Target: Woodland Park Zoo
Goal: Release the elephants of the WPZ to a Tennessee sanctuary
Three elephants inhabit a puny acre at Seattle’s Woodland Park Zoo. Like many other confined elephants, Chai, Bamboo, and Watoto spend their lives on one acre of land. Adding insult to the psychological injury of living as a display, the elephants spend 16-17 hours a day in their small barn for over half the year while Seattle experiences inclement weather. They pace, rock, and fidget constantly.
Keepers want to hang on to the elephants because they draw visitors, and act as an icon for drawing funds for elephant conservation. They hope to breed the elderly female, Watoto, who carries herpes that killed her previous calf when it was very young. Chai has been inseminated at least 59 times, suffered numerous miscarriages, and one of her calves died in a pool of diarrhea.
Elephants are highly social and intelligent beyond the scope of human research. Their communication and kinship needs are at least as complex as those of dolphins and primates. Since we humans share many of their psychological and emotional complexities, it makes sense to respect our interspecies similarities and relocate the elephants to a 2700-acre sanctuary in Tennessee where they can comfortably reside with room to exercise and graze in privacy.
Attorneys for the City of Seattle recite that the animals are not mistreated, but there seems to be a conflict of interest when the zoo is funded partially by taxpayer dollars and sits on city land. The living conditions violate state and local animal cruelty laws, but the exhibit remains. Of course, when welfare regulations are written in the first place, they are drafted from the human’s point of view, and pave guidelines where human interests like profitability are maximized, while sincere animal welfare is an afterthought.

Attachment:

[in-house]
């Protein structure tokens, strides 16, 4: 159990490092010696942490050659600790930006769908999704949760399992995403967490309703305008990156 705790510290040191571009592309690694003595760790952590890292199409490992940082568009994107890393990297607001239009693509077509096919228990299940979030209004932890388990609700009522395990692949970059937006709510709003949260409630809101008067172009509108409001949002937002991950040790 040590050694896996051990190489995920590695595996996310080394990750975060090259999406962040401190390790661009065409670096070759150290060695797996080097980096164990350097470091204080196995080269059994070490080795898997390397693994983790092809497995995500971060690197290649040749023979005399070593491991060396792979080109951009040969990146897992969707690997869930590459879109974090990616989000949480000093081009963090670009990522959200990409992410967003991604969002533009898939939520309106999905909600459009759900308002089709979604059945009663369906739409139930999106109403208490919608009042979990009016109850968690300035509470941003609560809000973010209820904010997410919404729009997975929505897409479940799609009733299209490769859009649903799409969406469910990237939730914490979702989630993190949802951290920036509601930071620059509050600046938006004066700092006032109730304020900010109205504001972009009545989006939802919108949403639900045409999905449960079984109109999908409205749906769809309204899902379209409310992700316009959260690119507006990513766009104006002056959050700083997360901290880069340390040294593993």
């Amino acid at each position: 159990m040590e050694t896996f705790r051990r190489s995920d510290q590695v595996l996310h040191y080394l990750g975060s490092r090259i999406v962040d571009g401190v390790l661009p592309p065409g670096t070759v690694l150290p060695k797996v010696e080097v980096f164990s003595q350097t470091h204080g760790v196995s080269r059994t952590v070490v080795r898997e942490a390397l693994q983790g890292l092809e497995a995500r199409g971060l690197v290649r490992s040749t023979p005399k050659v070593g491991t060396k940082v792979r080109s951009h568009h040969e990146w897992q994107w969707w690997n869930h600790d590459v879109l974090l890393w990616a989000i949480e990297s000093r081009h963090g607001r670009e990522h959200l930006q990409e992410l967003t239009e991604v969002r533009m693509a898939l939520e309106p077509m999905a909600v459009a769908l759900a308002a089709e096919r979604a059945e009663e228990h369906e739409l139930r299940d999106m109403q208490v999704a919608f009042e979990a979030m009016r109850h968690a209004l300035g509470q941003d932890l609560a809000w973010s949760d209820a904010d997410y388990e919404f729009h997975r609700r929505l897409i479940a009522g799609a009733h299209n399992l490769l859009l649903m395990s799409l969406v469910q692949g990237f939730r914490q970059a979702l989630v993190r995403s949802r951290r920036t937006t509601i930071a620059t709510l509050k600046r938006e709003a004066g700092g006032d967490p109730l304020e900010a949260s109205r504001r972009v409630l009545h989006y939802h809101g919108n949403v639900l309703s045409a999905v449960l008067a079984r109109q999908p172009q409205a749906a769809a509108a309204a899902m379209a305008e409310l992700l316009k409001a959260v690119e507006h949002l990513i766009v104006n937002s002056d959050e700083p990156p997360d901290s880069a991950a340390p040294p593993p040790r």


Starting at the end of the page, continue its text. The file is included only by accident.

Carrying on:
Former director of the zoo David Hancocks adds, “One needs to question why the Zoo is so very desperate to hold on to elephants. Their logic is surely based on vested interests. More puzzling is why they are so content, even proud, to keep the elephants in such bad conditions.” Tell officials at the Woodland Park Zoo to release these animals and let them live the rest of their lives in peace and comfort.
Dear Zoo Officials,
We urge you to take Chai, Bamboo, and Watoto’s best interests in the highest consideration when deciding to send them to a sanctuary where their biological and psychological needs could be better fulfilled. The exhibit you have is embarrassing, and visitors leave with nothing but a sick feeling in their hearts after witnessing the broken-souled elephants sway in boredom.
Realizing that these complex animals deserve better, we urge you to release them to the Tennessee sanctuary and redeem some respect as animal welfare advocates. Since charity starts at home, you cannot advocate elephant preservation in the wild while displaying the fatigued shells of these majestic animals at your facility. Surely, the public would acknowledge your selfless acts as honorable, and continue to visit your park where other animals live under more humane circumstances. We demand that you humbly release these elephants that are hostages of capitalistic interests to the sanctuary in Tennessee.
[Your Name Here]
Photo credit: Friends of Woodland Park Zoo Elephants